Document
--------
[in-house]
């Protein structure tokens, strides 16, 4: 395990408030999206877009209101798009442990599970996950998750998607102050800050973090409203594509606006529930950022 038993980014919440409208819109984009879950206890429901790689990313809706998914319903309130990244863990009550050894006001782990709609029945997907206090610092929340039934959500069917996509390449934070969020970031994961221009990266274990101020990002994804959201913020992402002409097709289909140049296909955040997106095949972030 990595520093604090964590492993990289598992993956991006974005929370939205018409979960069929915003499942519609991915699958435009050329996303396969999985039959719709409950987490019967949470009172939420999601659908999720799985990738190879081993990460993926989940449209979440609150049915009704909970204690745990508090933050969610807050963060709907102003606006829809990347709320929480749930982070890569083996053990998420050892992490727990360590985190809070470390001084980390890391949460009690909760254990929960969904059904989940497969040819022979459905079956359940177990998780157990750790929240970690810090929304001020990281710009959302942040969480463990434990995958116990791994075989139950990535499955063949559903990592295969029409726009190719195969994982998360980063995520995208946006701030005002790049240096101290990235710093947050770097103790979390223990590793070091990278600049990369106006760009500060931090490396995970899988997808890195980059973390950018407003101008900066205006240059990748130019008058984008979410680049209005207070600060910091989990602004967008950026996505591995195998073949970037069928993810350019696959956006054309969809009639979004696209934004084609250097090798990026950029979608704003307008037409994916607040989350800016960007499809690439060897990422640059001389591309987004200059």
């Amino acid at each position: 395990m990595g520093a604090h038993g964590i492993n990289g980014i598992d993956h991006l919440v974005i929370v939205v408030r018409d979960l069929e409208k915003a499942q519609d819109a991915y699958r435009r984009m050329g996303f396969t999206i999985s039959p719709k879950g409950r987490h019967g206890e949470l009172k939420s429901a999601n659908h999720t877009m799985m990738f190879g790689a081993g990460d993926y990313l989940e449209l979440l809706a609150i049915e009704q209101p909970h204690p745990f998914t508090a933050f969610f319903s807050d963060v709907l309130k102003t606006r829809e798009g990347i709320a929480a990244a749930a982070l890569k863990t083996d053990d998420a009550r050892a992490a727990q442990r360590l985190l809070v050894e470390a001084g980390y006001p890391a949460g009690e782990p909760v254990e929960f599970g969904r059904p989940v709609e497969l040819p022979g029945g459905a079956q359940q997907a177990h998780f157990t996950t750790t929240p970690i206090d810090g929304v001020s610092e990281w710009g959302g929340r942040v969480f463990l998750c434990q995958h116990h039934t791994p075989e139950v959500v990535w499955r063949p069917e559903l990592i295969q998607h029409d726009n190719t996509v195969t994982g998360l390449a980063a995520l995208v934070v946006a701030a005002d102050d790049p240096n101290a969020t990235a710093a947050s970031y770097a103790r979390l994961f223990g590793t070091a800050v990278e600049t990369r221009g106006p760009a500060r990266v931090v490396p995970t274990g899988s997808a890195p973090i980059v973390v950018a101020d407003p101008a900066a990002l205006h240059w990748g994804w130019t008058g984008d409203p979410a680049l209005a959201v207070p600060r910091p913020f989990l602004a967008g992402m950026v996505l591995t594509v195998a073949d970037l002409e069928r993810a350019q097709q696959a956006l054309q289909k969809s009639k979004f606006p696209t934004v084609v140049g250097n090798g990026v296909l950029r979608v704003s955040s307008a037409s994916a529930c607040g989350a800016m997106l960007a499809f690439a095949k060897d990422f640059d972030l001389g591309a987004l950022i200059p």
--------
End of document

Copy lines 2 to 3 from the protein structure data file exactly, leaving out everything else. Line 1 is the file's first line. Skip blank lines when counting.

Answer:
């Protein structure tokens, strides 16, 4: 395990408030999206877009209101798009442990599970996950998750998607102050800050973090409203594509606006529930950022 038993980014919440409208819109984009879950206890429901790689990313809706998914319903309130990244863990009550050894006001782990709609029945997907206090610092929340039934959500069917996509390449934070969020970031994961221009990266274990101020990002994804959201913020992402002409097709289909140049296909955040997106095949972030 990595520093604090964590492993990289598992993956991006974005929370939205018409979960069929915003499942519609991915699958435009050329996303396969999985039959719709409950987490019967949470009172939420999601659908999720799985990738190879081993990460993926989940449209979440609150049915009704909970204690745990508090933050969610807050963060709907102003606006829809990347709320929480749930982070890569083996053990998420050892992490727990360590985190809070470390001084980390890391949460009690909760254990929960969904059904989940497969040819022979459905079956359940177990998780157990750790929240970690810090929304001020990281710009959302942040969480463990434990995958116990791994075989139950990535499955063949559903990592295969029409726009190719195969994982998360980063995520995208946006701030005002790049240096101290990235710093947050770097103790979390223990590793070091990278600049990369106006760009500060931090490396995970899988997808890195980059973390950018407003101008900066205006240059990748130019008058984008979410680049209005207070600060910091989990602004967008950026996505591995195998073949970037069928993810350019696959956006054309969809009639979004696209934004084609250097090798990026950029979608704003307008037409994916607040989350800016960007499809690439060897990422640059001389591309987004200059």
């Amino acid at each position: 395990m990595g520093a604090h038993g964590i492993n990289g980014i598992d993956h991006l919440v974005i929370v939205v408030r018409d979960l069929e409208k915003a499942q519609d819109a991915y699958r435009r984009m050329g996303f396969t999206i999985s039959p719709k879950g409950r987490h019967g206890e949470l009172k939420s429901a999601n659908h999720t877009m799985m990738f190879g790689a081993g990460d993926y990313l989940e449209l979440l809706a609150i049915e009704q209101p909970h204690p745990f998914t508090a933050f969610f319903s807050d963060v709907l309130k102003t606006r829809e798009g990347i709320a929480a990244a749930a982070l890569k863990t083996d053990d998420a009550r050892a992490a727990q442990r360590l985190l809070v050894e470390a001084g980390y006001p890391a949460g009690e782990p909760v254990e929960f599970g969904r059904p989940v709609e497969l040819p022979g029945g459905a079956q359940q997907a177990h998780f157990t996950t750790t929240p970690i206090d810090g929304v001020s610092e990281w710009g959302g929340r942040v969480f463990l998750c434990q995958h116990h039934t791994p075989e139950v959500v990535w499955r063949p069917e559903l990592i295969q998607h029409d726009n190719t996509v195969t994982g998360l390449a980063a995520l995208v934070v946006a701030a005002d102050d790049p240096n101290a969020t990235a710093a947050s970031y770097a103790r979390l994961f223990g590793t070091a800050v990278e600049t990369r221009g106006p760009a500060r990266v931090v490396p995970t274990g899988s997808a890195p973090i980059v973390v950018a101020d407003p101008a900066a990002l205006h240059w990748g994804w130019t008058g984008d409203p979410a680049l209005a959201v207070p600060r910091p913020f989990l602004a967008g992402m950026v996505l591995t594509v195998a073949d970037l002409e069928r993810a350019q097709q696959a956006l054309q289909k969809s009639k979004f606006p696209t934004v084609v140049g250097n090798g990026v296909l950029r979608v704003s955040s307008a037409s994916a529930c607040g989350a800016m997106l960007a499809f690439a095949k060897d990422f640059d972030l001389g591309a987004l950022i200059p």